The dulcimer (which literally means "sweet music") has been called by many names, including the Appalachian dulcimer and lap dulcimer. The state of Kentucky has named the dulcimer as the state instrument. It is thought to be a true American folk instrument, originally made sometime in the mid-1800s. It was mostly regionalized to the Appalacia and Ozark regions until the mid-50s and today continues to grow in popularity with both amateur and professional musicians.
Traditionally dulcimers have three strings; melody (the string closest to the player), the middle and the bass. The four stringed dulcimer (like my Dulcimers) is commonly arranged so that the melody string is doubled up and therefore is actually a variation of the three . The melody is generally played on the first two strings and the other two are considered "drone" strings.
Placing the instrument horizontally across a table or the player's lap, typically the musician's right hand strums the strings with fingers or pick. The left hand plays a melody line by pressing down on the fretboard with a (usually a rounded stick or twig) or fingers.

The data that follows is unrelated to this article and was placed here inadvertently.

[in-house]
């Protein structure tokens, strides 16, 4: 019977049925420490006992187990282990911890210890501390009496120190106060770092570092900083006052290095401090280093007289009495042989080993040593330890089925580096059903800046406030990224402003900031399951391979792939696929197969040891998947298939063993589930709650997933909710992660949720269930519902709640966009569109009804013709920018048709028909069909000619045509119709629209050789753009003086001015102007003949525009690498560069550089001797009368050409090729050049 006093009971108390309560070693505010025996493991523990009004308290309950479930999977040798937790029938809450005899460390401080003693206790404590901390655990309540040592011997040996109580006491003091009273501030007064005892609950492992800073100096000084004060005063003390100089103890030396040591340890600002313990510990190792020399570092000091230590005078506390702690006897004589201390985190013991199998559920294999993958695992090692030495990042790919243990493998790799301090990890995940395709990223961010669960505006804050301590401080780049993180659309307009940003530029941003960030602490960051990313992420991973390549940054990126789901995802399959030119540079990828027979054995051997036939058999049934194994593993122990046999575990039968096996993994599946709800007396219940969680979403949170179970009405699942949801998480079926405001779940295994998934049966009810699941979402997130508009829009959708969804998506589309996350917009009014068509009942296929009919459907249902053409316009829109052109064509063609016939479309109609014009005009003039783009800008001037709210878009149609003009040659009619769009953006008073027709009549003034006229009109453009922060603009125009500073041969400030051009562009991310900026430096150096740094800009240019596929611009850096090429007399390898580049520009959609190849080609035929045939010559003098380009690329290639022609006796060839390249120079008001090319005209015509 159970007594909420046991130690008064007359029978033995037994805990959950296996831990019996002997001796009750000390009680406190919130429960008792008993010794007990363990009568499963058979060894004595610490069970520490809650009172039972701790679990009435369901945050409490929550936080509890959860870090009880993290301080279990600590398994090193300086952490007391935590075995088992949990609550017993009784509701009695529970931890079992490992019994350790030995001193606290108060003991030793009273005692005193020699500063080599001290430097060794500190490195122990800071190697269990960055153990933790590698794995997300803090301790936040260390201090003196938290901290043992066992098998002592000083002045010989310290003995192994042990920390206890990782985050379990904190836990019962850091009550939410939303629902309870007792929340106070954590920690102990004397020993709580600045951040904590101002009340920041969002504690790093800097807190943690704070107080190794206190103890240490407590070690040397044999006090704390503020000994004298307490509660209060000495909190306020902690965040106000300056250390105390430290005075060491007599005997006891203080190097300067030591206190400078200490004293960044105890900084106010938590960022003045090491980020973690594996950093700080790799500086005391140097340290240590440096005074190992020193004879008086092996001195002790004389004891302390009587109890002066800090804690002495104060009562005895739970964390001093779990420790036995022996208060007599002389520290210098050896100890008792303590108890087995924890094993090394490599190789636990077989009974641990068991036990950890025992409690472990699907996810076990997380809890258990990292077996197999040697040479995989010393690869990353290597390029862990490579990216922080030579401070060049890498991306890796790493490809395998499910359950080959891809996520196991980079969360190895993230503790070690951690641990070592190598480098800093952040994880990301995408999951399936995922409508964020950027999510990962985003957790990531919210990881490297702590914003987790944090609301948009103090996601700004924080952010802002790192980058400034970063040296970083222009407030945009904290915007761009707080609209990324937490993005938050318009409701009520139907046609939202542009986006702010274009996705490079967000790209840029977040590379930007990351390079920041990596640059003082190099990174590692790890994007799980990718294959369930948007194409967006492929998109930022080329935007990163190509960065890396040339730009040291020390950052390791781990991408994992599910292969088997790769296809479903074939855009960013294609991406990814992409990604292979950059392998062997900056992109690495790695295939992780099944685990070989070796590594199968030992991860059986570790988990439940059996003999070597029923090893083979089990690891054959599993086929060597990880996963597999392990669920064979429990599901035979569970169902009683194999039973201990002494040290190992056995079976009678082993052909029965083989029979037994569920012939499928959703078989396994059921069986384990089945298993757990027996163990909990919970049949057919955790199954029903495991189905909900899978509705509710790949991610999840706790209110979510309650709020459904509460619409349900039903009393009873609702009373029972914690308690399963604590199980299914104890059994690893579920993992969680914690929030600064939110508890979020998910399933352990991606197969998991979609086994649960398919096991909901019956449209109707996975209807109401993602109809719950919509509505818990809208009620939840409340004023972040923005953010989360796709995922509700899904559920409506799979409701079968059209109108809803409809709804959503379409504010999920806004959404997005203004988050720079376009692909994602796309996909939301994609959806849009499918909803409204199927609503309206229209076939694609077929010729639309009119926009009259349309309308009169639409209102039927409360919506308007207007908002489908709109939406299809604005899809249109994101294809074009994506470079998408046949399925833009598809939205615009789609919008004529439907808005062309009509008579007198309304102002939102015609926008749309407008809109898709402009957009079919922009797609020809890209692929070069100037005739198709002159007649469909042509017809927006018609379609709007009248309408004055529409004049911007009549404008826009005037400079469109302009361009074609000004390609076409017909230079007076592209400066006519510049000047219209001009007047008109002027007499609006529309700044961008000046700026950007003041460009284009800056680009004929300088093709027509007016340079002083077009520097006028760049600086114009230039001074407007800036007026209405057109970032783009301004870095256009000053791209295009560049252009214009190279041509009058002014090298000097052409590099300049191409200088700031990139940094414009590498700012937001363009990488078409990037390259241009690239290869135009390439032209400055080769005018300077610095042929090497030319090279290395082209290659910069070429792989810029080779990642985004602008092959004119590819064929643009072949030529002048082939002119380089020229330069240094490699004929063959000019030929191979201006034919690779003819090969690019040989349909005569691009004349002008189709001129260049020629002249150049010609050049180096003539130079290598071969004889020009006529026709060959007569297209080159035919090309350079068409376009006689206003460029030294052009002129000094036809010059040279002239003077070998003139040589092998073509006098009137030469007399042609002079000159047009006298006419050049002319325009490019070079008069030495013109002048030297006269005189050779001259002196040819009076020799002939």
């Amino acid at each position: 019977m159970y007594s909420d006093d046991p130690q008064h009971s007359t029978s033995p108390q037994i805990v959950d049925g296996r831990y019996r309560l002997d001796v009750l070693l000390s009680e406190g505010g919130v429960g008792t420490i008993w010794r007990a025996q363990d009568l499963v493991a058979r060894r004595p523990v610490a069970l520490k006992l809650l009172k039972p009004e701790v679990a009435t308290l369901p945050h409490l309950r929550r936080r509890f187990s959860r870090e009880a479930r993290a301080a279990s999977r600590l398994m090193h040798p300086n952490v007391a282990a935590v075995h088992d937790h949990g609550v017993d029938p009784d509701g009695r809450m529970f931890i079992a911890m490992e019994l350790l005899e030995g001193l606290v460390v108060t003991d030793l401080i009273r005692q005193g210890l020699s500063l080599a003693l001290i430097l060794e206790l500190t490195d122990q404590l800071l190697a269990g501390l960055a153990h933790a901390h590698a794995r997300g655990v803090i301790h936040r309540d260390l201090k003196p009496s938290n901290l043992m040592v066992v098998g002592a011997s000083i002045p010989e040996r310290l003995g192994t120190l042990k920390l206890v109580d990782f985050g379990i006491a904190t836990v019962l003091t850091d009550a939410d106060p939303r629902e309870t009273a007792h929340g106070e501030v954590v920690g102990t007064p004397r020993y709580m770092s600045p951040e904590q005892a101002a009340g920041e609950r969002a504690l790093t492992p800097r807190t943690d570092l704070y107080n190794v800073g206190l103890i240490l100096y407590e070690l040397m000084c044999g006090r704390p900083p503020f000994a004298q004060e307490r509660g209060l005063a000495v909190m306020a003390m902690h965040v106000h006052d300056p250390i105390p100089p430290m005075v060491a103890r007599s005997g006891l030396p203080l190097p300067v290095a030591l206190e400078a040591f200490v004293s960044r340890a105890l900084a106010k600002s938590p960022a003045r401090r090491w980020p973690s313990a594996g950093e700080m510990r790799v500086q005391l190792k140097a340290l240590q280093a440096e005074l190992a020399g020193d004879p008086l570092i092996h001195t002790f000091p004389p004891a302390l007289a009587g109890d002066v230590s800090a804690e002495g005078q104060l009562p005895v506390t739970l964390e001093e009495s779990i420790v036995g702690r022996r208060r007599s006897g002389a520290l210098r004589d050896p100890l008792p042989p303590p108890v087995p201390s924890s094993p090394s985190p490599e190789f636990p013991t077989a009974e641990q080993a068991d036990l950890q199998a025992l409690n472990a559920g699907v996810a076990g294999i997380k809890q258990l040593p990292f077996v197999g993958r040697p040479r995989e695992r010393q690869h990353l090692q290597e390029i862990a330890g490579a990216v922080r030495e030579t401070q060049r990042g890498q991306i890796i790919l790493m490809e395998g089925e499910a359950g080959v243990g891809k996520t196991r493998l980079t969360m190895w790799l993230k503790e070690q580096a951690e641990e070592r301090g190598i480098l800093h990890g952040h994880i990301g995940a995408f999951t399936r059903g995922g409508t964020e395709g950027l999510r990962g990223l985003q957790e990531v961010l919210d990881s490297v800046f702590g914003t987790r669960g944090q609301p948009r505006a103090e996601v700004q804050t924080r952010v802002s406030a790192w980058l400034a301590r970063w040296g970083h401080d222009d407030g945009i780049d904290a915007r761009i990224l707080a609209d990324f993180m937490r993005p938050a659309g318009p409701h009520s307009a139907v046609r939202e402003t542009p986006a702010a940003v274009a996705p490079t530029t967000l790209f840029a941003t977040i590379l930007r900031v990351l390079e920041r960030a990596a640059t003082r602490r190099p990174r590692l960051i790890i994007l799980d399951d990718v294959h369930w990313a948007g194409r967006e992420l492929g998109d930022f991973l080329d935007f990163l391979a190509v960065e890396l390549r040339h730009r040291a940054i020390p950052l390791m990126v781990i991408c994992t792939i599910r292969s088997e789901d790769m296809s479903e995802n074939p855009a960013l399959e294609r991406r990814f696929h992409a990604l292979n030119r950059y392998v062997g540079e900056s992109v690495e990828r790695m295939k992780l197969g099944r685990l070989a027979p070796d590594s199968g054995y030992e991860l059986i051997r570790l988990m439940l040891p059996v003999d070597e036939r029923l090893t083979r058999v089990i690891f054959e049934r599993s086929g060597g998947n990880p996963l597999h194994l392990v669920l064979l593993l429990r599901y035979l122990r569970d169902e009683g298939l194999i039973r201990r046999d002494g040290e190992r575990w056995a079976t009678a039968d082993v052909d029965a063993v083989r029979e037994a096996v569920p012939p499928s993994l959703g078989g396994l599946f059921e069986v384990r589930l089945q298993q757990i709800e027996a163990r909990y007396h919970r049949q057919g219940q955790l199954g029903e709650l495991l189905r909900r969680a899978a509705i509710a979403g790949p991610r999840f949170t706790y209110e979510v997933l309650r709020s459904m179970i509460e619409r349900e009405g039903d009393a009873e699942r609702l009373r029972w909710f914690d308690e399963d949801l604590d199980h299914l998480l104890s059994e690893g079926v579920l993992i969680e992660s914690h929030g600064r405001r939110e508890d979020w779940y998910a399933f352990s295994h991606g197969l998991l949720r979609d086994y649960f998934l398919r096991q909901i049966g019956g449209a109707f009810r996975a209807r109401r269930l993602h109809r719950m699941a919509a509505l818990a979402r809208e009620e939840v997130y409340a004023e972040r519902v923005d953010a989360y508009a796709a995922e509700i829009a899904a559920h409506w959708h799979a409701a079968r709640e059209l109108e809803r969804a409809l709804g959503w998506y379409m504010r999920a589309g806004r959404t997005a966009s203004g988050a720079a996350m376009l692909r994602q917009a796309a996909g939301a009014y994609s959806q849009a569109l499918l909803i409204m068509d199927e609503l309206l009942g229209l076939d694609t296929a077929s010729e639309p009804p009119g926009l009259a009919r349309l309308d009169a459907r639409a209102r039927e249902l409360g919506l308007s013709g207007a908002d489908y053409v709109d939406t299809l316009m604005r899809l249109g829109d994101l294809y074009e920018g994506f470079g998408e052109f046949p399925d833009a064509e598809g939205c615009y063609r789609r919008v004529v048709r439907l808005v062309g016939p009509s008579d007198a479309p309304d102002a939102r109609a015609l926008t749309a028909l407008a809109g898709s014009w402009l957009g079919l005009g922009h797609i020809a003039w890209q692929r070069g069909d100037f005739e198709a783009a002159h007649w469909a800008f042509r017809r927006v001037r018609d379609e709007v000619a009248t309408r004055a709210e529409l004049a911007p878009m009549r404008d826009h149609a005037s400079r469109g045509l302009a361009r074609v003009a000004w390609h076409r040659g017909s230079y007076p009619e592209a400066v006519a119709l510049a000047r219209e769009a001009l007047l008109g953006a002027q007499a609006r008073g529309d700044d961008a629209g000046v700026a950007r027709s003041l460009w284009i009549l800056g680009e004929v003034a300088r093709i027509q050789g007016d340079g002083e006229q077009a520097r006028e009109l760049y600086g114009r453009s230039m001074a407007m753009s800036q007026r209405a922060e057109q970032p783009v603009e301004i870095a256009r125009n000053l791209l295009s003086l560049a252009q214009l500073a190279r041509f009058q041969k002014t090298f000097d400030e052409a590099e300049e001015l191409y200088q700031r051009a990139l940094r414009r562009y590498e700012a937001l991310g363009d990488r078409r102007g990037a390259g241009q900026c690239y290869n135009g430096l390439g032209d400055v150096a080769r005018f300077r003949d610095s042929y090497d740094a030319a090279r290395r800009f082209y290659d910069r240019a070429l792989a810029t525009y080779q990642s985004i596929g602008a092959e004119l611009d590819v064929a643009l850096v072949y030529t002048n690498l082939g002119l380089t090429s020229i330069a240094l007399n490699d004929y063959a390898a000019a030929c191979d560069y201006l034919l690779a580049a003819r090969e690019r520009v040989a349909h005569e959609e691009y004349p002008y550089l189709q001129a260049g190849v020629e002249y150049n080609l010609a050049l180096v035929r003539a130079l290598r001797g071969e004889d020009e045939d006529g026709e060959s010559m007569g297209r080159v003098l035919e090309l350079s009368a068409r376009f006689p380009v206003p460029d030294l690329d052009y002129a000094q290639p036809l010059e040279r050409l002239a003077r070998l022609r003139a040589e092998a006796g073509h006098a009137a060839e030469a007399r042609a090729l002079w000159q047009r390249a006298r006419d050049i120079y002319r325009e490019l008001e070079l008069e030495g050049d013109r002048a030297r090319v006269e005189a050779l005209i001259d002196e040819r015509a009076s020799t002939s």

It is considered one of the easiest instruments to learn, many musicians playing simply by ear. If you can hum a song, more than likely you will soon be able to it on the dulcimer!
The dulcimer is quite different from the guitar or banjo in that it has no set tuning. Rather it can be tuned a number of different ways. At first this may seem confusing but actually allows each musician the flexibilty of finding their own "voice" with their instrument. I set up the tuning on my Dulcimers to the traditional "D-A-A" tuning.
The shape of a dulcimer can be quite varied with the most traditional shapes being a tear-drop, hour-glass, rectangle or diamond shape. The shape of the sound board does not really affect the instrument's sound but does reflect the region it was built in and the style of the craftsperson making it. My Dulcimers are made in a variety of shapes which I learned from my mentor, a master dulcimer builder (John Carl Ramey, Carter City, KY). John Carl believed the Traditional Style Dulcimer held to the spirit of made in hills of eastern Kentucky and southern West Virginia.